Zoom will begin rolling out a long-awaited security update this weekend to deal with widespread complaints of video-conferencing interruptions and other potential meeting vulnerabilities, the company said Wednesday.
As more people have come to rely on Zoom for work and socializing in recent weeks, there has also been more scrutiny of the company's privacy and security shortcomings. The issue of "Zoombombing," in particular, even prompted the FBI to warn the public about video-conferencing calls getting interrupted by "pornographic and/or hate images and threatening language."
The update, known as Zoom 5.0, will allow meeting hosts to report misbehaving users to Zoom for review. It also includes support for a more sophisticated encryption standard, which the company said will help protect sensitive data as it moves from point A to point B. All users will be switched to the new encryption standard by May 30, the company said.
Eric Yuan, Zoom's founder and CEO, apologized earlier this month for the company having "fallen short" of its users' expectations on these fronts and promised to spend the next 90 days focusing solely on addressing privacy issues. The latest announcement is part of that effort.
Even with the criticisms, Zoom's usage continues to spike. The company now hosts 300 million meeting participants a day, Yuan said on Wednesday. Zoom previously said it crossed 200 million daily meeting
Zoom's announcement did not address support for full, end-to-end encryption, the technology that would prevent even Zoom from being able to decipher the content of meetings. The company has said it's working to deliver that capability in the future. But by upgrading the level of its existing encryption now, Zoom hopes to resolve some criticisms about its security, including from researchers at the University of Toronto who said its old setup contained "significant weaknesses."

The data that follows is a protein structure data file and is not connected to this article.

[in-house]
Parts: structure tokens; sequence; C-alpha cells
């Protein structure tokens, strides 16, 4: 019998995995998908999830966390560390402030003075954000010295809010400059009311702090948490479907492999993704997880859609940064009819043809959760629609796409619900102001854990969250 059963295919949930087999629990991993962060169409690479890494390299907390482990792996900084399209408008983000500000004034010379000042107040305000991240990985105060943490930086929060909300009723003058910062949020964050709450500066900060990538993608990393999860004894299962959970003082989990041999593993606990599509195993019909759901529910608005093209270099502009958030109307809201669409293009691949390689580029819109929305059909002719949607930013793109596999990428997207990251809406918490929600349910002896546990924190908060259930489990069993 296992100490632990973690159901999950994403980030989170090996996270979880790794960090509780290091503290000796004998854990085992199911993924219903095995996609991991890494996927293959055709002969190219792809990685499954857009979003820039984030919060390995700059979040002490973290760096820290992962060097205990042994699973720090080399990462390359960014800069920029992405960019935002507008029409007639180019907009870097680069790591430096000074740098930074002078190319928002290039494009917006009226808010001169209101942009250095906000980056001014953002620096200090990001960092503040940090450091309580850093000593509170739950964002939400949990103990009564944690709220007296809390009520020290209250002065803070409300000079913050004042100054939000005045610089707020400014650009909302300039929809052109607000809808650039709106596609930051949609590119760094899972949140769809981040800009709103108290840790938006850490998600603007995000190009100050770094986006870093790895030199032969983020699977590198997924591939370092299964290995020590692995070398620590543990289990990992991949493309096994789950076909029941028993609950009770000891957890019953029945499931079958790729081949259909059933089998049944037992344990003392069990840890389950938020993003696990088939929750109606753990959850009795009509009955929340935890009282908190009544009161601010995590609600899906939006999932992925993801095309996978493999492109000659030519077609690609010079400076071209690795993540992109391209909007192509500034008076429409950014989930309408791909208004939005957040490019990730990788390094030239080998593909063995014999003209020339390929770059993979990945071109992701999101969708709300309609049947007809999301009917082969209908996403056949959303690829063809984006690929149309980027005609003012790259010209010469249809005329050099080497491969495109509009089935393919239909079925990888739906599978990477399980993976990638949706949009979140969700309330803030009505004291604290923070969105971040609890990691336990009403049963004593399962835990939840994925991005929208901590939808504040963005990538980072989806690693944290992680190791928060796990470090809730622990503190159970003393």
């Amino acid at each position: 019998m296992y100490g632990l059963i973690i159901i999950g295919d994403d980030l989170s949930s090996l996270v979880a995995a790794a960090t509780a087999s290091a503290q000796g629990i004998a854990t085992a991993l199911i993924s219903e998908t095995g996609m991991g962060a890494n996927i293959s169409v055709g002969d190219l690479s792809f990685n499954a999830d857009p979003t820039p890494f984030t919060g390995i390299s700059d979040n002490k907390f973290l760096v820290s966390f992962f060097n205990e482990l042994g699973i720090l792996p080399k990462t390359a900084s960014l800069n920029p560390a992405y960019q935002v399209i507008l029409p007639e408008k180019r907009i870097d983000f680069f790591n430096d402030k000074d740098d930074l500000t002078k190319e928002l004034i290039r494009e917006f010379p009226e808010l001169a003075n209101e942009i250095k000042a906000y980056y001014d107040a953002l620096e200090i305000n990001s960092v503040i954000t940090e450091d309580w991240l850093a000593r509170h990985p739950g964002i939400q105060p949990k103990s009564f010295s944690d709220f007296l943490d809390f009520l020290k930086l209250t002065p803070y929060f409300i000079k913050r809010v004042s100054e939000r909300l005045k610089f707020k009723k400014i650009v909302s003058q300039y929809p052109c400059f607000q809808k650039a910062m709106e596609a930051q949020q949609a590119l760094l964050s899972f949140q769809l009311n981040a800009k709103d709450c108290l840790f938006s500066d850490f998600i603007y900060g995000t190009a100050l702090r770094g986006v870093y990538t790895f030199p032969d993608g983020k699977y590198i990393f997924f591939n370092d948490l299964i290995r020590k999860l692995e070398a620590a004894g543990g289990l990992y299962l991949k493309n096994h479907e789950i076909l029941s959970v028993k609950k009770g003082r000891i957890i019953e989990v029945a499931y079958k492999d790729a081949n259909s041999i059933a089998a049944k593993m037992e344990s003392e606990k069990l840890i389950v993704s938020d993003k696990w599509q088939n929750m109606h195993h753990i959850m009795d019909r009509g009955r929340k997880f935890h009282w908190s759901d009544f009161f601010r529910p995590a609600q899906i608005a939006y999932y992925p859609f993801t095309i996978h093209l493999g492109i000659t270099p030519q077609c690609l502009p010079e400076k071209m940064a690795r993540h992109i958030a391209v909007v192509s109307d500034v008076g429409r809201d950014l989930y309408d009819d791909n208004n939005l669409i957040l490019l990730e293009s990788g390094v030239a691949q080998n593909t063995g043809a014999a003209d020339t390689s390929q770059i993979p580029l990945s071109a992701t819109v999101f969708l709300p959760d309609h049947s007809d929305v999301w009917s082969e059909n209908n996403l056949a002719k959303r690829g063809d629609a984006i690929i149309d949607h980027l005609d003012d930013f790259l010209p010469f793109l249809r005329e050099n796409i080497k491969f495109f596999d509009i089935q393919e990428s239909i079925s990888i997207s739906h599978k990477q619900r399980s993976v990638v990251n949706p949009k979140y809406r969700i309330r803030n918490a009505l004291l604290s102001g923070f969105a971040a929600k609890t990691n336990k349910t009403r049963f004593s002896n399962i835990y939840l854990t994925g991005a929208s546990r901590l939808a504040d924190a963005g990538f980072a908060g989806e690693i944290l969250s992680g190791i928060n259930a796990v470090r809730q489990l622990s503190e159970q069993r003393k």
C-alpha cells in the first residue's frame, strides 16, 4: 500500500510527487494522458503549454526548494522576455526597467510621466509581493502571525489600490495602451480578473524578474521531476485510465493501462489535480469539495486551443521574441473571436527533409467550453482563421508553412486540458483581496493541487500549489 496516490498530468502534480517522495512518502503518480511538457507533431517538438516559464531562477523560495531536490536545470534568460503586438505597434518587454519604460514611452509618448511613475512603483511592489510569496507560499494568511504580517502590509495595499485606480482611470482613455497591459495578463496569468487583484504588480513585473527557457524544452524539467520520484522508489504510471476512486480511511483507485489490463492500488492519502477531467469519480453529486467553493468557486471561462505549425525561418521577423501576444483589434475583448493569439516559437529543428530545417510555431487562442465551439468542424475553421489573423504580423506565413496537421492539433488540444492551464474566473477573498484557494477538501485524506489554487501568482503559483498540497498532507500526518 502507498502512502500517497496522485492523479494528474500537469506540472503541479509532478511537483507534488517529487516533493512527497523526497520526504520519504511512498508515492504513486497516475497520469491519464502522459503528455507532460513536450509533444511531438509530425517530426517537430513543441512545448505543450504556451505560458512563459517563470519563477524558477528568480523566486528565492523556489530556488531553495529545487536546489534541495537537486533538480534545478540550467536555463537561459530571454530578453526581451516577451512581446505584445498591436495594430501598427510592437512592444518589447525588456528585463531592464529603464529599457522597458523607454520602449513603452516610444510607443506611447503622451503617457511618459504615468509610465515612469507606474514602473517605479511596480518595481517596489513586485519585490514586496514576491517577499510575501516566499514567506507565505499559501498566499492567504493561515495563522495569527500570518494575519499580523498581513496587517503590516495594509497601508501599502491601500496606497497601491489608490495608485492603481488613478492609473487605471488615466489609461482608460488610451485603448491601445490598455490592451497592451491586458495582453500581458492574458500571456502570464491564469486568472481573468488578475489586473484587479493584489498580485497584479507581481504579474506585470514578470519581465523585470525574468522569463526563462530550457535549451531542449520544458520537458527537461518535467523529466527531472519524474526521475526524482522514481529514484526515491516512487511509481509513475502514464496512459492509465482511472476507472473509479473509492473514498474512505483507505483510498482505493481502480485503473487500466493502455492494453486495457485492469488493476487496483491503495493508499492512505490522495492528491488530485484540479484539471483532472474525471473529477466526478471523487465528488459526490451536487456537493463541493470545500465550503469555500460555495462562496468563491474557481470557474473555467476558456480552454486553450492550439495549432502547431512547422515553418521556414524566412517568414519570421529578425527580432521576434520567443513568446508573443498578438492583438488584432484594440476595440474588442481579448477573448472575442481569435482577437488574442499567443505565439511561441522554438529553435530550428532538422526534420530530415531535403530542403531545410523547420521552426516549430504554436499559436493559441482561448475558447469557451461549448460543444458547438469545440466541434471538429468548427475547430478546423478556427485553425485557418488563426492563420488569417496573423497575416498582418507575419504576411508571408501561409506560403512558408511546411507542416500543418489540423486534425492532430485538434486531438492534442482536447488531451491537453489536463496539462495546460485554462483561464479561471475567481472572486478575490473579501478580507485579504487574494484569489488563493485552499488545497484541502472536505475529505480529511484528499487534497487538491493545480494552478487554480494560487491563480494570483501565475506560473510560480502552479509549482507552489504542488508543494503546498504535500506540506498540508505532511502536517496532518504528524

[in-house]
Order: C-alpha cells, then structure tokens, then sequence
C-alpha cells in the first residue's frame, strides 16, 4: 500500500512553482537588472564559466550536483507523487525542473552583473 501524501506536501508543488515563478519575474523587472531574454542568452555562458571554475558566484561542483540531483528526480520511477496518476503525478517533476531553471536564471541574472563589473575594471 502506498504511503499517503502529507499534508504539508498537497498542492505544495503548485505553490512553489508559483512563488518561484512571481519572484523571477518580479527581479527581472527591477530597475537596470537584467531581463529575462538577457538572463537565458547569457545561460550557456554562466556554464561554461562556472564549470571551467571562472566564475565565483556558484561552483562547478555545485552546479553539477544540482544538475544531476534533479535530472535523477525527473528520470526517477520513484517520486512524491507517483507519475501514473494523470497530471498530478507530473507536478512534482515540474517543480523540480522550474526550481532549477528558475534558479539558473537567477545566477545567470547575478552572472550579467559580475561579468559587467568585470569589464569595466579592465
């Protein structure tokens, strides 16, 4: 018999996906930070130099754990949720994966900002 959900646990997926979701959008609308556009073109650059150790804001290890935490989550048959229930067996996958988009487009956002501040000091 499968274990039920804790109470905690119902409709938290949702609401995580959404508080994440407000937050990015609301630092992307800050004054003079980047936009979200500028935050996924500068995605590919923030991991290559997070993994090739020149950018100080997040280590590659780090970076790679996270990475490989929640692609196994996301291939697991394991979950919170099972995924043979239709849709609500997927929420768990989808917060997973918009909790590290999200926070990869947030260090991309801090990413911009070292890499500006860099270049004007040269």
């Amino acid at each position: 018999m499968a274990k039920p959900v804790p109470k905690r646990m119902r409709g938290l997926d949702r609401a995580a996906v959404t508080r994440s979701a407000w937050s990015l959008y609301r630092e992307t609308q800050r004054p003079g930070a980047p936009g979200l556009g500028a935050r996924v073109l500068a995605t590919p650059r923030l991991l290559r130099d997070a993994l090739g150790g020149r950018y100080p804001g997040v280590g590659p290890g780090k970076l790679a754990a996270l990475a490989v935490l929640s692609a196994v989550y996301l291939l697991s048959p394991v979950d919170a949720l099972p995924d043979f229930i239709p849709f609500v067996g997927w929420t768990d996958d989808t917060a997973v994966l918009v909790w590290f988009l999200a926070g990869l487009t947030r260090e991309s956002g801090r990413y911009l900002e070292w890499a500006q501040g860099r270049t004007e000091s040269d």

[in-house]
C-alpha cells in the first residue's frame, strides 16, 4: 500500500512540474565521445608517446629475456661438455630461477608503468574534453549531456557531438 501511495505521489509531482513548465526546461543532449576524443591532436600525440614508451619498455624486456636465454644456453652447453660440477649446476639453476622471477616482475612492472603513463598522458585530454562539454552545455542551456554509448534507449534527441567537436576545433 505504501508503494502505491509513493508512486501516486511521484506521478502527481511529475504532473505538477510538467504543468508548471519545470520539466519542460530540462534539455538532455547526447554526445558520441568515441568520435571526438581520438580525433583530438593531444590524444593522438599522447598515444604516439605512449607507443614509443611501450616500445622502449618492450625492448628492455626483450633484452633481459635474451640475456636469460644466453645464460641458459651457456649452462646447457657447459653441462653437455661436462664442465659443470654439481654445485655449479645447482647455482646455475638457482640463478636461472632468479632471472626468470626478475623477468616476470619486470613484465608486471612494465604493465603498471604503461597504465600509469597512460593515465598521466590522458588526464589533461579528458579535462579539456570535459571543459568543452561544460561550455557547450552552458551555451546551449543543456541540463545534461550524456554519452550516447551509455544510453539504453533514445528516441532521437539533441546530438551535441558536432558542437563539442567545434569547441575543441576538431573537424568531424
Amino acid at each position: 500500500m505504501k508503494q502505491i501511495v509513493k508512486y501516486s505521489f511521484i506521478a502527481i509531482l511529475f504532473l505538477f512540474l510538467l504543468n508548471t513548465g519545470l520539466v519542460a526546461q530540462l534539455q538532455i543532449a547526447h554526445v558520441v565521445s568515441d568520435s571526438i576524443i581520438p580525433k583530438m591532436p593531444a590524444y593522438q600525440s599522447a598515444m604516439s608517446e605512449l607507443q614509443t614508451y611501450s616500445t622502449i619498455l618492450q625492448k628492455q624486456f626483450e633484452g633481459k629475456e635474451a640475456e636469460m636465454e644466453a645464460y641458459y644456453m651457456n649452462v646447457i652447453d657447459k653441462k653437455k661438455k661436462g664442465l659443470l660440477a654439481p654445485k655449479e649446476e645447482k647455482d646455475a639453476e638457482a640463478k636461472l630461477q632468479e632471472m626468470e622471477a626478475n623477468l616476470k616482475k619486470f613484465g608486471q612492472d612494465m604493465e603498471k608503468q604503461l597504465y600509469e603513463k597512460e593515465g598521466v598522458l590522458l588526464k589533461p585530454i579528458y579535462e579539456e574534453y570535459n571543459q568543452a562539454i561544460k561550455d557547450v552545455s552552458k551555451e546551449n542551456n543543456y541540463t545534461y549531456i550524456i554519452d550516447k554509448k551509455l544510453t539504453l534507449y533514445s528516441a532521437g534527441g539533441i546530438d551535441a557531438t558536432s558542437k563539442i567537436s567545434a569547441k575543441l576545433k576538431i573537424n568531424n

Those concerns, along with the Zoombombing, have also attracted the attention of policymakers and government officials. Some, such as New York Attorney General Letitia James, have written to Zoom asking about its security practices; others have called on the Federal Trade Commission to look into the matter. In response to the scrutiny, Zoom has begun expanding its lobbying presence in Washington.
The company has also brought on privacy and security consultants with experience working at big-name tech companies. Among them are Alex Stamos, the former chief security officer at Facebook
, and Lea Kissner, formerly the global lead of privacy technology at Google.
"I am proud to reach this step in our 90-day plan, but this is just the beginning," Yuan said in Wednesday's announcement. "We will earn our customers' trust and deliver them happiness with our unwavering focus on providing the most secure platform."